Annual house price growth slowed in July

The house price index showed that prices rose at an annual pace of 7.9 per cent last month which was down from 9.6 per cent in June.

However, house prices suffered the largest monthly drop since April 2014, where prices fell by 0.6 per cent.

This makes the average price of houses or a flat across the country back down to £198,883.

However, rival lender Nationwide produced different figures, and said earlier this week that the rate of house price growth increased to 3.5 per cent in July, contrasting to 3.3 per cent a month earlier.

Rob Weaver, director of property at residential investment platform Property Partner, says it is difficult to read into the house price index.

“It’s difficult to have too much faith in house price indices when they conflict on price growth in the same month. Nationwide showed a price rise in July, Halifax are saying that average prices have fallen.This conflicting data shows the volatility of these indices over short periods. The general trend over a more reliable period of three months is steady growth.”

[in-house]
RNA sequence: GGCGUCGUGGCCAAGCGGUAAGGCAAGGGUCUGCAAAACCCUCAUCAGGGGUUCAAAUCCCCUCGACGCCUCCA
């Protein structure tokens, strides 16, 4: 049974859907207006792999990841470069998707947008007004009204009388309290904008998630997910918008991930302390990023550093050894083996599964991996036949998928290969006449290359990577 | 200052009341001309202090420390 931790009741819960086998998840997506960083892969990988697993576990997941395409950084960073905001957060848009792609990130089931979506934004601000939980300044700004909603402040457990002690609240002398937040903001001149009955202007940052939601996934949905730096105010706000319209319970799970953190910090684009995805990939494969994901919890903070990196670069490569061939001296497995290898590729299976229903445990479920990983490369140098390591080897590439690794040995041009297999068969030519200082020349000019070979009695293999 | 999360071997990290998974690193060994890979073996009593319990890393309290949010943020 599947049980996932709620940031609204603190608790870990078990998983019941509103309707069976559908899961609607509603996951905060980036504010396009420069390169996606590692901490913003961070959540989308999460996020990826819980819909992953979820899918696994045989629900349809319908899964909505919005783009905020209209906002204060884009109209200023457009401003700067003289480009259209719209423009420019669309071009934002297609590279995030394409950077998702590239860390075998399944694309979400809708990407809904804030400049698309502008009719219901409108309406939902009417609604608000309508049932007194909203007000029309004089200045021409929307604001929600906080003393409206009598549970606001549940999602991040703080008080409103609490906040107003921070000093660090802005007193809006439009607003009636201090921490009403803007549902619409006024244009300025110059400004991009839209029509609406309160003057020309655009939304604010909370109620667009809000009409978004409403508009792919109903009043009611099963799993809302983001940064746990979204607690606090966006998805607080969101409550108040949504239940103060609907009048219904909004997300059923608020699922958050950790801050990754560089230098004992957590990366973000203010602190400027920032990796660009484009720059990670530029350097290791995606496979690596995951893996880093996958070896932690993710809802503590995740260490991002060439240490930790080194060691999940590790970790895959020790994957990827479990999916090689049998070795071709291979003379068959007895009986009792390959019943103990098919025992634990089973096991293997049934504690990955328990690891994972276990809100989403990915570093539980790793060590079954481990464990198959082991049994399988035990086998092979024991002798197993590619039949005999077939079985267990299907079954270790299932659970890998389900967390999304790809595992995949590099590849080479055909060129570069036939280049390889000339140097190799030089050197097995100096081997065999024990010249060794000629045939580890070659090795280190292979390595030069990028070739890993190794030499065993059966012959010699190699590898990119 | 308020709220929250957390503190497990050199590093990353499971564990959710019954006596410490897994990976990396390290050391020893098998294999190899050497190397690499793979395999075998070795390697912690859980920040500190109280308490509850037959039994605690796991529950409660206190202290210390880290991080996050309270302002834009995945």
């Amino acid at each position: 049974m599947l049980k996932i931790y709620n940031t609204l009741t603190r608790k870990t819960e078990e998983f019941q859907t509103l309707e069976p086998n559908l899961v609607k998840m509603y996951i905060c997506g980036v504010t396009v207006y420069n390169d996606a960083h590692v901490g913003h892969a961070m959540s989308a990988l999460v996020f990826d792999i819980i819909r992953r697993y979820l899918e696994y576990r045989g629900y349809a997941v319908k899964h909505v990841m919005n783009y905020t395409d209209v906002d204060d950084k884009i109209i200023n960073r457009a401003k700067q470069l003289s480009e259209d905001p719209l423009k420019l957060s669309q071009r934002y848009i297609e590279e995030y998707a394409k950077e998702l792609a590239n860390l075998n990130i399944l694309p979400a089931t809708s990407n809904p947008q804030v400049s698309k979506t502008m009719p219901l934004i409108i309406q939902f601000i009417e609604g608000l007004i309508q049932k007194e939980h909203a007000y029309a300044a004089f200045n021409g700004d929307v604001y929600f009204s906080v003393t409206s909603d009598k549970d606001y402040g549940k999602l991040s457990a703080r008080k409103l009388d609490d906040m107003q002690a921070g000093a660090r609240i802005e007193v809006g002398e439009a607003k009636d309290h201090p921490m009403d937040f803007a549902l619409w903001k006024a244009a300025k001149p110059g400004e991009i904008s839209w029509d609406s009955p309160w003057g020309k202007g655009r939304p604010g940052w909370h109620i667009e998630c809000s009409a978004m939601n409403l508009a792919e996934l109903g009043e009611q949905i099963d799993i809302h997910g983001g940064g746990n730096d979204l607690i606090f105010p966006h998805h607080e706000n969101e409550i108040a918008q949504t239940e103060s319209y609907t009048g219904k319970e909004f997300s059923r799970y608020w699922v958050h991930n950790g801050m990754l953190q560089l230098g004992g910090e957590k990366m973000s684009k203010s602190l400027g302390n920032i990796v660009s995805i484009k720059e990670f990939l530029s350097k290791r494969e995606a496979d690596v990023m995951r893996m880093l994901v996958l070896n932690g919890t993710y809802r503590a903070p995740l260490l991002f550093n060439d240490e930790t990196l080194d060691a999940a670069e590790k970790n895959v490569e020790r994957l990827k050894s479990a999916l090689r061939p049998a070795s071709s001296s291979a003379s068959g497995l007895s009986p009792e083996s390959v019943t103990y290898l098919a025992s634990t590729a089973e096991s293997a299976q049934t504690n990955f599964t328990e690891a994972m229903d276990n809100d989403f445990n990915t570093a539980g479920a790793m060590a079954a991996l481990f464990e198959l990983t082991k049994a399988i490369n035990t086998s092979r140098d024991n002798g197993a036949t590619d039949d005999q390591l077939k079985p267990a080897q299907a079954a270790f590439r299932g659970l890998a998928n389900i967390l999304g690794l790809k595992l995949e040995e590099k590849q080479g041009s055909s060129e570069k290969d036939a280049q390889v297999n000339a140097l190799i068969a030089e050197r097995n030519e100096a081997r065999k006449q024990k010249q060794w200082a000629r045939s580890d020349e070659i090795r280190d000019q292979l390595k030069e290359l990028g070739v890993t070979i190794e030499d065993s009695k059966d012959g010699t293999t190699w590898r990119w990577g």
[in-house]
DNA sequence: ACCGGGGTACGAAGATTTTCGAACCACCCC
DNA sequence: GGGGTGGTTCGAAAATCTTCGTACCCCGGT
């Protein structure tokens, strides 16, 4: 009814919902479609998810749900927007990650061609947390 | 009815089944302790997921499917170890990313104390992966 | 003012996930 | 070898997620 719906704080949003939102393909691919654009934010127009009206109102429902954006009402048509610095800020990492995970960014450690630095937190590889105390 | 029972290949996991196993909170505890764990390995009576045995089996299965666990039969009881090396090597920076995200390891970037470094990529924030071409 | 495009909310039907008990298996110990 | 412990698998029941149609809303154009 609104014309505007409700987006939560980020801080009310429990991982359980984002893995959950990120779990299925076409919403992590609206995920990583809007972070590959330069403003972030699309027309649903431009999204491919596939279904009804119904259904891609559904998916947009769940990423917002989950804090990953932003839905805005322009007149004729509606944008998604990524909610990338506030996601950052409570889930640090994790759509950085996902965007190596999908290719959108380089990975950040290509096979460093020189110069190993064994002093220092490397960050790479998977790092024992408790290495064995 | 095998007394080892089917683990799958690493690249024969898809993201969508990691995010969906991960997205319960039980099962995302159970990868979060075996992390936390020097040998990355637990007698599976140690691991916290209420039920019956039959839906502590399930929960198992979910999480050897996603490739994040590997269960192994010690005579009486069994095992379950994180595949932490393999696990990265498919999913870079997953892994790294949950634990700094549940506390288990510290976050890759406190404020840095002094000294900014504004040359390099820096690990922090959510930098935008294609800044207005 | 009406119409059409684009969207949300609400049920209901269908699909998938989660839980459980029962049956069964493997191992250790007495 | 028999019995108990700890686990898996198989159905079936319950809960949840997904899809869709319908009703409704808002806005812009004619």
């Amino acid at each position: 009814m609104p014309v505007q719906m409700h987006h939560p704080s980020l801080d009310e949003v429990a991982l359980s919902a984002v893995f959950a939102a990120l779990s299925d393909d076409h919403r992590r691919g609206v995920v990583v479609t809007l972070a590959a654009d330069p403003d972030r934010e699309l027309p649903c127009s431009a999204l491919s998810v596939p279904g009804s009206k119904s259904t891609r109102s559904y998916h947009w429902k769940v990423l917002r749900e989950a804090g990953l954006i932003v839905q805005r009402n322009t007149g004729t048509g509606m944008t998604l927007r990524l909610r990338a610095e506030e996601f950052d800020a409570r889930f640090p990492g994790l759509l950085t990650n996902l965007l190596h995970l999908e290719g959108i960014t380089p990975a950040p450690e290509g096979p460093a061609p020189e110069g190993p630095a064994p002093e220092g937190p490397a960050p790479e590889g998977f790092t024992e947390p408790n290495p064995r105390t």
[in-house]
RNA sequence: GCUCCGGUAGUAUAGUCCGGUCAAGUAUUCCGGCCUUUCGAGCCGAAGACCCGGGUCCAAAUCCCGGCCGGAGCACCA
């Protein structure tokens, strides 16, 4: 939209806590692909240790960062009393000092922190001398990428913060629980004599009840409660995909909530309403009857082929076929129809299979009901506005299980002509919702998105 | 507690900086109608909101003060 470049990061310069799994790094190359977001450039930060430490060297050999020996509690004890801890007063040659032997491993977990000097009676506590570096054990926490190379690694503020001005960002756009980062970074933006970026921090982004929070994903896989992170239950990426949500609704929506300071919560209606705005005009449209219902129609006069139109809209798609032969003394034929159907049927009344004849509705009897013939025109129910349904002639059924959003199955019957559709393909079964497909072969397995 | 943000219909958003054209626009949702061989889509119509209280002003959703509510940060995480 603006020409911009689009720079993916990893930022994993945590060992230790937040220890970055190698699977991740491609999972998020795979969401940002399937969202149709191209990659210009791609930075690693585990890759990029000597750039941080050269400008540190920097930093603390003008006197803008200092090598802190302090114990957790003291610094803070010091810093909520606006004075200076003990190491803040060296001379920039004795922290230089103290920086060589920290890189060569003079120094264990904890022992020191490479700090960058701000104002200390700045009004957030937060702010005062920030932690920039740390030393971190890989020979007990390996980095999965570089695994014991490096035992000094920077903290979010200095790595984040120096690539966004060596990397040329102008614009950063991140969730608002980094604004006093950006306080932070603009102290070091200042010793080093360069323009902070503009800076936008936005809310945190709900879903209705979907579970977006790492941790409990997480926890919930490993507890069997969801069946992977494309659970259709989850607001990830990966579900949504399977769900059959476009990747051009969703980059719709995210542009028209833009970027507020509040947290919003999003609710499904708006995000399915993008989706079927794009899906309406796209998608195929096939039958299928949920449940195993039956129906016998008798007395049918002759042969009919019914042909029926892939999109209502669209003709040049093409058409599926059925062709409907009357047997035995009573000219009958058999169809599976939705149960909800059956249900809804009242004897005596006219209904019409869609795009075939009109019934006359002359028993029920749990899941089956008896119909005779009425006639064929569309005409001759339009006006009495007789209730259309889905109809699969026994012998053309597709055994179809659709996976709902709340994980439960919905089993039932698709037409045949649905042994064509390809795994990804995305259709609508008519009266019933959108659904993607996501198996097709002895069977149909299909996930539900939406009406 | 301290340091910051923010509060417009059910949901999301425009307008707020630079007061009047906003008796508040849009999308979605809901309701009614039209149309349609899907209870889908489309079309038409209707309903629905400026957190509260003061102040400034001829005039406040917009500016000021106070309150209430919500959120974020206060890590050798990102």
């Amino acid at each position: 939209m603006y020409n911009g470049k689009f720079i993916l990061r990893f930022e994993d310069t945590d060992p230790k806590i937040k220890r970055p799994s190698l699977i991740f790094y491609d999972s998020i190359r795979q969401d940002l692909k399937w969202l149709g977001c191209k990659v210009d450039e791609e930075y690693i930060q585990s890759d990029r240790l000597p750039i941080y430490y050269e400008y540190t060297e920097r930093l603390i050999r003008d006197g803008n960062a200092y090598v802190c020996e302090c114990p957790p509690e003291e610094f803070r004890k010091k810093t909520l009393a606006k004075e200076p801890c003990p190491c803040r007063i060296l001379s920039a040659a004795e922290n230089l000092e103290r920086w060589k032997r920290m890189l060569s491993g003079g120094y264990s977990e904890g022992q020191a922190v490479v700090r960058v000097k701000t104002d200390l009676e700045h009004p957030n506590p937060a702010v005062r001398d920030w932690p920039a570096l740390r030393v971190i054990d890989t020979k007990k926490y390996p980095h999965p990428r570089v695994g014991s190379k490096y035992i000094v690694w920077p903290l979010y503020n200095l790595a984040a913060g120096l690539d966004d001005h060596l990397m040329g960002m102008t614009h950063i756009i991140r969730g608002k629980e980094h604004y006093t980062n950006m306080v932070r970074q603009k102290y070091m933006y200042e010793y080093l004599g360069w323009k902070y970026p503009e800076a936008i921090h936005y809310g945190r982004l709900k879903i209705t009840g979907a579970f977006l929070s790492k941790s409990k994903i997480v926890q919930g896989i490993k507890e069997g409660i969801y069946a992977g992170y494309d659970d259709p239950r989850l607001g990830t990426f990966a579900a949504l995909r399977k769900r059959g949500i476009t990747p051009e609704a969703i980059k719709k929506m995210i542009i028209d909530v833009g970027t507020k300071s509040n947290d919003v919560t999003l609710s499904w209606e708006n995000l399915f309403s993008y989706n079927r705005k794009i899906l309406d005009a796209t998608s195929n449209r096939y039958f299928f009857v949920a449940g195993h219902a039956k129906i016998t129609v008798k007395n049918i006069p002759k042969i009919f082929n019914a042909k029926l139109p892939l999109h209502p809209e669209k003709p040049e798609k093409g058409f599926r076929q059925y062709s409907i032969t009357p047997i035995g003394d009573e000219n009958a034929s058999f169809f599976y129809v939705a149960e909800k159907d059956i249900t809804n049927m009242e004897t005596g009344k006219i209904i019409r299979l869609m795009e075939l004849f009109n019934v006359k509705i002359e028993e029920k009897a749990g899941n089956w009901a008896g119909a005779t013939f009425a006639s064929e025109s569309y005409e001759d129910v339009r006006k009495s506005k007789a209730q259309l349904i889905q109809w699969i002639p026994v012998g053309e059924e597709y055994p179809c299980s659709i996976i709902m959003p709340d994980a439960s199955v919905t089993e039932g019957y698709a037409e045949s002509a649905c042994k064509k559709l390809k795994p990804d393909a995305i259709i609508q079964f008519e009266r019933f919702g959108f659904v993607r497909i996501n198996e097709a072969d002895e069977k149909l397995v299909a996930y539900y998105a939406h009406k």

“What Nationwide and Halifax don’t disagree on is the shortage of stock on the market. When the housing stock is there it sells, but where are the sellers?

“This continued lack of stock points to a housing market that remains short on confidence and still not fully functioning.Halifax reports that confidence is higher than at the beginning of 2015, but the lack of supply implies confidence is not where is need to be. In terms of activity, we are likely to see a drop off during these summer months. It will be interesting to see what happens in the Autumn and if supply levels start to pick up. Right now we have reasonably good market conditions, with a healthy economy, wage growth, low interest rates and a cluster of great mortgage deals. But confidence in the market is fragile and easily upset with interest rate rises on the horizon.”

Nationwide and Halifax base their data on mortgage approvals whilst use a “mix-adjustment” in their methodology, which involves a different weighting of the figures, to reflect different types of property being sold in any month, and more sales in a particular region of the UK.